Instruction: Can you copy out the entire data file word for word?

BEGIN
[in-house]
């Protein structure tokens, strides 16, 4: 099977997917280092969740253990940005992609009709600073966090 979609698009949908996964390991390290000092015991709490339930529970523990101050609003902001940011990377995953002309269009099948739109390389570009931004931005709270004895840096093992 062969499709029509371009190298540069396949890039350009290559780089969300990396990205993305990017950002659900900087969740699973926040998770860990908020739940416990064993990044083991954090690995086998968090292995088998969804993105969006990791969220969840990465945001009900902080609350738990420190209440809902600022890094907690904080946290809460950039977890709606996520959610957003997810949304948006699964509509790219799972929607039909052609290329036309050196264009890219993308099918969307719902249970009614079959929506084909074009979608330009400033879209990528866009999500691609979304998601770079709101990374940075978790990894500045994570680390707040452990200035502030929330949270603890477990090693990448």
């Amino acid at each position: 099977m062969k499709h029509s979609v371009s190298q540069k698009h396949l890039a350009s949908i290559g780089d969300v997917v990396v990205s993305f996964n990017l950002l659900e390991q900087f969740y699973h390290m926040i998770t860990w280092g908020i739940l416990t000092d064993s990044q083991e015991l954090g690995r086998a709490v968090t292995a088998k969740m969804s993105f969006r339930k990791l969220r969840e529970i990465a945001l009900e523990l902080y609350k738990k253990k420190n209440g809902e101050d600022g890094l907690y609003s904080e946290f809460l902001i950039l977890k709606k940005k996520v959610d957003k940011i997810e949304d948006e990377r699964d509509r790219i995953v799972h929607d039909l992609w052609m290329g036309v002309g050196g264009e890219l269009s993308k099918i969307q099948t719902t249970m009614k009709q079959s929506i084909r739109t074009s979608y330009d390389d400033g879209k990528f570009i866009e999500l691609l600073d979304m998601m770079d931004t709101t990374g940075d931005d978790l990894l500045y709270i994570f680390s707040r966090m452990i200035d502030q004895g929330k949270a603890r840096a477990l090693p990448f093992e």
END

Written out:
[in-house]
């Protein structure tokens, strides 16, 4: 099977997917280092969740253990940005992609009709600073966090 979609698009949908996964390991390290000092015991709490339930529970523990101050609003902001940011990377995953002309269009099948739109390389570009931004931005709270004895840096093992 062969499709029509371009190298540069396949890039350009290559780089969300990396990205993305990017950002659900900087969740699973926040998770860990908020739940416990064993990044083991954090690995086998968090292995088998969804993105969006990791969220969840990465945001009900902080609350738990420190209440809902600022890094907690904080946290809460950039977890709606996520959610957003997810949304948006699964509509790219799972929607039909052609290329036309050196264009890219993308099918969307719902249970009614079959929506084909074009979608330009400033879209990528866009999500691609979304998601770079709101990374940075978790990894500045994570680390707040452990200035502030929330949270603890477990090693990448």
């Amino acid at each position: 099977m062969k499709h029509s979609v371009s190298q540069k698009h396949l890039a350009s949908i290559g780089d969300v997917v990396v990205s993305f996964n990017l950002l659900e390991q900087f969740y699973h390290m926040i998770t860990w280092g908020i739940l416990t000092d064993s990044q083991e015991l954090g690995r086998a709490v968090t292995a088998k969740m969804s993105f969006r339930k990791l969220r969840e529970i990465a945001l009900e523990l902080y609350k738990k253990k420190n209440g809902e101050d600022g890094l907690y609003s904080e946290f809460l902001i950039l977890k709606k940005k996520v959610d957003k940011i997810e949304d948006e990377r699964d509509r790219i995953v799972h929607d039909l992609w052609m290329g036309v002309g050196g264009e890219l269009s993308k099918i969307q099948t719902t249970m009614k009709q079959s929506i084909r739109t074009s979608y330009d390389d400033g879209k990528f570009i866009e999500l691609l600073d979304m998601m770079d931004t709101t990374g940075d931005d978790l990894l500045y709270i994570f680390s707040r966090m452990i200035d502030q004895g929330k949270a603890r840096a477990l090693p990448f093992e």